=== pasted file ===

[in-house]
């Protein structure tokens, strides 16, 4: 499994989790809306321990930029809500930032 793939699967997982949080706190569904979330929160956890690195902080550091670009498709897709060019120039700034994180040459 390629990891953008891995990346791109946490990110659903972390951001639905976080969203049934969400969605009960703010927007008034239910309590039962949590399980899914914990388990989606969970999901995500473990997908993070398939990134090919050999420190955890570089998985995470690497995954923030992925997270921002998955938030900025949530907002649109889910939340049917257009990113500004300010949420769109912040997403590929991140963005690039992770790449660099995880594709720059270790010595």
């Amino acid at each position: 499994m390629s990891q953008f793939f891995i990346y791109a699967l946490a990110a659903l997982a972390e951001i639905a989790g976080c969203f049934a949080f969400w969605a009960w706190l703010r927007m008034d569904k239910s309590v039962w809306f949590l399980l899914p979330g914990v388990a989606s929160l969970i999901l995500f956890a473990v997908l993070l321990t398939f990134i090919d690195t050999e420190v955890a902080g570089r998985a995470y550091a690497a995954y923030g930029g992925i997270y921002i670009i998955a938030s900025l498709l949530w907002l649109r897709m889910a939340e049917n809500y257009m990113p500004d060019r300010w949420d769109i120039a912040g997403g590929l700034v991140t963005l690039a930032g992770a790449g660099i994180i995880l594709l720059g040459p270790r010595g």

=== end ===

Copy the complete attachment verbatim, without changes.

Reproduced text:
[in-house]
């Protein structure tokens, strides 16, 4: 499994989790809306321990930029809500930032 793939699967997982949080706190569904979330929160956890690195902080550091670009498709897709060019120039700034994180040459 390629990891953008891995990346791109946490990110659903972390951001639905976080969203049934969400969605009960703010927007008034239910309590039962949590399980899914914990388990989606969970999901995500473990997908993070398939990134090919050999420190955890570089998985995470690497995954923030992925997270921002998955938030900025949530907002649109889910939340049917257009990113500004300010949420769109912040997403590929991140963005690039992770790449660099995880594709720059270790010595």
């Amino acid at each position: 499994m390629s990891q953008f793939f891995i990346y791109a699967l946490a990110a659903l997982a972390e951001i639905a989790g976080c969203f049934a949080f969400w969605a009960w706190l703010r927007m008034d569904k239910s309590v039962w809306f949590l399980l899914p979330g914990v388990a989606s929160l969970i999901l995500f956890a473990v997908l993070l321990t398939f990134i090919d690195t050999e420190v955890a902080g570089r998985a995470y550091a690497a995954y923030g930029g992925i997270y921002i670009i998955a938030s900025l498709l949530w907002l649109r897709m889910a939340e049917n809500y257009m990113p500004d060019r300010w949420d769109i120039a912040g997403g590929l700034v991140t963005l690039a930032g992770a790449g660099i994180i995880l594709l720059g040459p270790r010595g």